1997-1999 were indeed golden years for French house and it wasn’t just Daft Punk that was making some waves at the time.  French DJ/Producer Chris Le Friant, better known by his alter-ego Bob Sinclar, released his debut studio album “Paradise” in 1998, a set of funky, filtered house jams that relied even more heavily on layered disco sampled than his fellow Frenchmen did.

Sinclar’s association with Thomas Bangalter led to the creation of “Gym Tonic”, a track mixed and programmed entirely by Bangalter, and later released as a promo single against Bangalter’s wishes(you can read about that debacle here).  Despite it’s popularity the single, in Toronto anyway, was difficult to find leading many DJs including myself to simply grab the full album on vinyl.  “Paradise” turned out to contain several club-worthy tracks, including a little gem, “The Ghetto“.

By combining elements from a live recording of soul legend Donny Hathaway‘s “The Ghetto” and George Benson’s classic “The World is a Ghetto“, Sinclar threw together a funky stomper of a tune that made my jaw drop when I first heard it at Toronto’s legendary Venus nightclub during our Saturday sessions.  Over the coming weeks, people would seem to lose their minds when the delirious piano loops came in and the track remains a favourite of mine to pull out every now and again.  Despite “Gym Tonic” getting most of the shine, this cut and the album as a whole are not to be overlooked and stand out as true French house classics.

Classic House Series Episode #13 – La Mouche(Played Alive by DJ Falcon Remix) – Cassius

France’s DJ Falcon is one of the more unique contributors to the French House scene; his discography includes but a handful of releases, but they include some of the most important and genre-defining tracks in house music.  From his critically acclaimed debut EP Hello My Name Is DJ Falcon on Thomas Bangalter‘s Roule label, to his collaborations with Bangalter under the alias Together (Together and So Much Love To Give), his output may not be huge, but just about everything he puts his name on turns to gold.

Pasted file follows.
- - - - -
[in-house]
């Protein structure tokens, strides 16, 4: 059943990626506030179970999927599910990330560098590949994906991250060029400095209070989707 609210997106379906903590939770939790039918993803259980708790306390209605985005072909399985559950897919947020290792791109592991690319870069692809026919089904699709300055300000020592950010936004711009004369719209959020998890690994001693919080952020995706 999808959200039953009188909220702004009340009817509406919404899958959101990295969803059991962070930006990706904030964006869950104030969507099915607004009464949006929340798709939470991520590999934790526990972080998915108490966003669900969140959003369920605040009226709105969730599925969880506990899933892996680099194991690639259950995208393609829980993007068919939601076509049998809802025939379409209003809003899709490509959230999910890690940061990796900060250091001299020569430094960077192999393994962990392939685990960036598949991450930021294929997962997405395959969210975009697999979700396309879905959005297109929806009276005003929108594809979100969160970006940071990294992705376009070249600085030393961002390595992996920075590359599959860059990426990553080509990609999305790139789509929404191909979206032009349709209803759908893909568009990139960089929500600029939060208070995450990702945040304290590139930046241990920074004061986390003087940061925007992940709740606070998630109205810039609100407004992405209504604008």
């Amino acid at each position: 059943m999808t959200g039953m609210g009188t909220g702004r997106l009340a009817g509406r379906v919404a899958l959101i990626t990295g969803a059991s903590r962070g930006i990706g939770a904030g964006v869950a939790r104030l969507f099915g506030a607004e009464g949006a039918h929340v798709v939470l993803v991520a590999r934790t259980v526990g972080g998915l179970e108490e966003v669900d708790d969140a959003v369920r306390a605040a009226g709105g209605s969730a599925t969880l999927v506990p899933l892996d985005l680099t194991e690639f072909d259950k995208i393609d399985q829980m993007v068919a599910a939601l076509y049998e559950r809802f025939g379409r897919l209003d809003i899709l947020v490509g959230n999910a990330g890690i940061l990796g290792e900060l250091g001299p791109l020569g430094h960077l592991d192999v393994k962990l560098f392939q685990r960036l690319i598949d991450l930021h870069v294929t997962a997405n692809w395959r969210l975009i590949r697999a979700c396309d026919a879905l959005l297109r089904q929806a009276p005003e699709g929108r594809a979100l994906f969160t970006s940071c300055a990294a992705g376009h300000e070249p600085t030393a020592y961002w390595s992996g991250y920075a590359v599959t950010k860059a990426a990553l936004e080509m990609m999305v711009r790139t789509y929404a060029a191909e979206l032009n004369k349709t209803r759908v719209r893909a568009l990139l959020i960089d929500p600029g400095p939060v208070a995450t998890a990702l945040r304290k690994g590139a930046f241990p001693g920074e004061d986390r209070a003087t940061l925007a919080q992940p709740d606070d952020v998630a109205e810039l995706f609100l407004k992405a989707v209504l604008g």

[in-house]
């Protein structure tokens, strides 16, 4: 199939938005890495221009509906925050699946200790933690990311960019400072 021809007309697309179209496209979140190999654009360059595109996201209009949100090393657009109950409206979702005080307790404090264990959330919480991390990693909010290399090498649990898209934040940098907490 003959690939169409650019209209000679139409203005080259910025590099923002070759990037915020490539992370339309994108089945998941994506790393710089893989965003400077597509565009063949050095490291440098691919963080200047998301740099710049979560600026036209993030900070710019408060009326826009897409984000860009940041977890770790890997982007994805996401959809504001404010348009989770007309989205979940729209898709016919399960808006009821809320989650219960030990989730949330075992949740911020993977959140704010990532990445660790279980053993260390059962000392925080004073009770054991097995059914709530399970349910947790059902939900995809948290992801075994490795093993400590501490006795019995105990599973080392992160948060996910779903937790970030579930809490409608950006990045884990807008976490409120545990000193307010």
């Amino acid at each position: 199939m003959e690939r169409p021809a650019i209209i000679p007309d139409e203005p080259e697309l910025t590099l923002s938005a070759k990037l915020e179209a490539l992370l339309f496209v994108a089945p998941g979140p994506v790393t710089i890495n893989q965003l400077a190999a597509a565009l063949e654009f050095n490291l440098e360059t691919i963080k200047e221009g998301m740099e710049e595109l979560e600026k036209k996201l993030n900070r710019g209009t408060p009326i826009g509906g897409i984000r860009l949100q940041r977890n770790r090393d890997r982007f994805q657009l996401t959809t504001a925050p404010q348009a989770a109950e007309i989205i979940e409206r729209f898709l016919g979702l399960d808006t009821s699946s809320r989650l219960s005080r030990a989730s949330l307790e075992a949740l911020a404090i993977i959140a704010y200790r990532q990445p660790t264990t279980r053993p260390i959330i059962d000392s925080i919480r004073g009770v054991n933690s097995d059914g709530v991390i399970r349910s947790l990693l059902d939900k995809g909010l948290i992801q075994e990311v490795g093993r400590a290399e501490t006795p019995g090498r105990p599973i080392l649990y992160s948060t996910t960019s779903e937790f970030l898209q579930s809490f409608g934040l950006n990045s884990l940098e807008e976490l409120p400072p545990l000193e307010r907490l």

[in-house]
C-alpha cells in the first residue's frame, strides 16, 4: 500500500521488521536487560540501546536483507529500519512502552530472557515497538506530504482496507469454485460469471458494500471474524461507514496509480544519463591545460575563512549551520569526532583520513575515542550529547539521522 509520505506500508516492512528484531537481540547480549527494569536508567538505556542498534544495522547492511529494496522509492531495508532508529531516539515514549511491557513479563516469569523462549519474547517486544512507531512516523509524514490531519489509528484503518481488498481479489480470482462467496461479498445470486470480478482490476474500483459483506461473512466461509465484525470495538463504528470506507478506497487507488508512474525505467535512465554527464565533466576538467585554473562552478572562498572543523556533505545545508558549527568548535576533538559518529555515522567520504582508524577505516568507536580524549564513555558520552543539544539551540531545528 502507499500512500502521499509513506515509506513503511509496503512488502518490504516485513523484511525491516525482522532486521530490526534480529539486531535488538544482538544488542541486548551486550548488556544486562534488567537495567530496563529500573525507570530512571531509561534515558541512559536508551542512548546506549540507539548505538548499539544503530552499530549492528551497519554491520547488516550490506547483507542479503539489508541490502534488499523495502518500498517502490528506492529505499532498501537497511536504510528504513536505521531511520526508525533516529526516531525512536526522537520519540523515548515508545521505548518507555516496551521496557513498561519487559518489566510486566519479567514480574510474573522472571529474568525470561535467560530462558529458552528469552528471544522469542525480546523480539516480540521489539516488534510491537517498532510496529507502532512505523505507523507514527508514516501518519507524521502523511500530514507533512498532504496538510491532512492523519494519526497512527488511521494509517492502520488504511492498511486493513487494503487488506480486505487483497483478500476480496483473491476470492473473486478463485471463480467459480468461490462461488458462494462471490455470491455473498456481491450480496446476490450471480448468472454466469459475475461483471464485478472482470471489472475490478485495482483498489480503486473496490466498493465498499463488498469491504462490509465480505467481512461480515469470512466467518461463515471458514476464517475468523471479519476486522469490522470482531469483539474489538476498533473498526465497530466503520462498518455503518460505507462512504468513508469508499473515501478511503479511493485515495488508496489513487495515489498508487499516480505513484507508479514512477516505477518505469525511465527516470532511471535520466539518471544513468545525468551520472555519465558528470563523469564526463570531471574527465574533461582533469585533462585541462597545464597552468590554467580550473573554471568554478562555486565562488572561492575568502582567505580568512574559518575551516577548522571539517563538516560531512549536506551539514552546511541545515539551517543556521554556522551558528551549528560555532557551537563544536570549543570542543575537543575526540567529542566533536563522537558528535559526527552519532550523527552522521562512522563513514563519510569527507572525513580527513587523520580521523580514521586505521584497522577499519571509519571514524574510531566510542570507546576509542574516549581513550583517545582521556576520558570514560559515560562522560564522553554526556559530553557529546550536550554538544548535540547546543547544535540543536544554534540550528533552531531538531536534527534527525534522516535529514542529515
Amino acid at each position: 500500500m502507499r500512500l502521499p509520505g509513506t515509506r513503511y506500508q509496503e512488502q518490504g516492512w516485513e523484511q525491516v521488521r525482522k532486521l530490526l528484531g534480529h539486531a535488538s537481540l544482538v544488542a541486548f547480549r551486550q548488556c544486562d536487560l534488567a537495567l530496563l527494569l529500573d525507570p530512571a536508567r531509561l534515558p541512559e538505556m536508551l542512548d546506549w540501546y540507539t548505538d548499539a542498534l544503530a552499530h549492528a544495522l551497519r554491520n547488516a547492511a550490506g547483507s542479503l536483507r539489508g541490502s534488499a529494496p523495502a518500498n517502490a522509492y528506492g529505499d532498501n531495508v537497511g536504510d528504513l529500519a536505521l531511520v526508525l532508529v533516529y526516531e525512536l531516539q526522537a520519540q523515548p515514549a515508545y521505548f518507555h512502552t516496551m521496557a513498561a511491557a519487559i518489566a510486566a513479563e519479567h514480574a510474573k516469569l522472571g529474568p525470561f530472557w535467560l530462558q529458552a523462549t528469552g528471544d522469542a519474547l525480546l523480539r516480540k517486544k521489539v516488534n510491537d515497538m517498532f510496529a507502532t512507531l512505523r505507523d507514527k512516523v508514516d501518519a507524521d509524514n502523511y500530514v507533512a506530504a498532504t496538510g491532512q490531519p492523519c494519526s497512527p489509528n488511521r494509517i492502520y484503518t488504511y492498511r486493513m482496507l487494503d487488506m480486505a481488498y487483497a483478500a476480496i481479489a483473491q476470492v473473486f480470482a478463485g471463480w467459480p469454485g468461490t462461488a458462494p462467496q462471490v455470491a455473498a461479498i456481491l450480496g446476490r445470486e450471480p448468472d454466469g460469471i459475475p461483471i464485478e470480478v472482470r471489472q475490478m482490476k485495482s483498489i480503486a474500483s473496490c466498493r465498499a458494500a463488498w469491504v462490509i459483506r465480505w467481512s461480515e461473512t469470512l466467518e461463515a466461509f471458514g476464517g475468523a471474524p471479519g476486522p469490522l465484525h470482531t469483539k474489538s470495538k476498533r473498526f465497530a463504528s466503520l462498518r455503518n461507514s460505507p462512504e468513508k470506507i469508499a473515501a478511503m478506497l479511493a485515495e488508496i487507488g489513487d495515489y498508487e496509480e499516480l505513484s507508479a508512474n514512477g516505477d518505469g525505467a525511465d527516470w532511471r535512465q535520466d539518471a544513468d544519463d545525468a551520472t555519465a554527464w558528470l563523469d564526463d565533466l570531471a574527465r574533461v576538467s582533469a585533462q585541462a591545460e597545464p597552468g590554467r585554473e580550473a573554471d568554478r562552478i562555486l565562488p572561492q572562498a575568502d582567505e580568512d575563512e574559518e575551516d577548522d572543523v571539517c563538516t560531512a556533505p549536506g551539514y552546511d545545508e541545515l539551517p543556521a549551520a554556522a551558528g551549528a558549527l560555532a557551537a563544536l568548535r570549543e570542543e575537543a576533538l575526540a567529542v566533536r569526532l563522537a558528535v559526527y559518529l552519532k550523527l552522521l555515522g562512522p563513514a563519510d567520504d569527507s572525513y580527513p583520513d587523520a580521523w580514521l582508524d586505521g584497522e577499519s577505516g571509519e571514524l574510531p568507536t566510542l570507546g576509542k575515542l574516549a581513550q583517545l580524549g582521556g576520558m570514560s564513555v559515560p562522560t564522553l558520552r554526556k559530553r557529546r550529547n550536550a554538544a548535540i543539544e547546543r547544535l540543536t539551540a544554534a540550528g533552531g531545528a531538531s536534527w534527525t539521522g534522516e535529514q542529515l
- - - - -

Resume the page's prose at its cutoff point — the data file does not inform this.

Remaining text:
Cassius, consisting of Phillipe Zdar and Boombass, enjoyed similar success in the late 90’s with their debut album 1999 and singles Cassius 1999 and Feeling For You.  La Mouche was also released as a single and though it may not have been as popular as the others, an absolutely cracking remix courtesy of DJ Falcon led this track to become one of the most powerful French House tunes to hit the clubs in a long time.

Falcon mercilessly loops a sample of “The Rock Is Hot” by Crown Heights Affair and adds some pumping house beats to the mix.  The big moment comes a little after the 5 minute mark when the EQs are played with, dropping out everything except the bass which not only sounds great on a big system, but is sure to throw your crowd for a loop(no pun intended).  House music legend Joey Negro sampled Falcon’s remix for his own tune “Fascinated” in 2002 bringing some exposure back to the remix.

Featured on numerous compilations including the excellent French House compendium My House In Montmartrethis is a true gem of the genre and worthy of a spin at any time you want to take your crowd on a ride.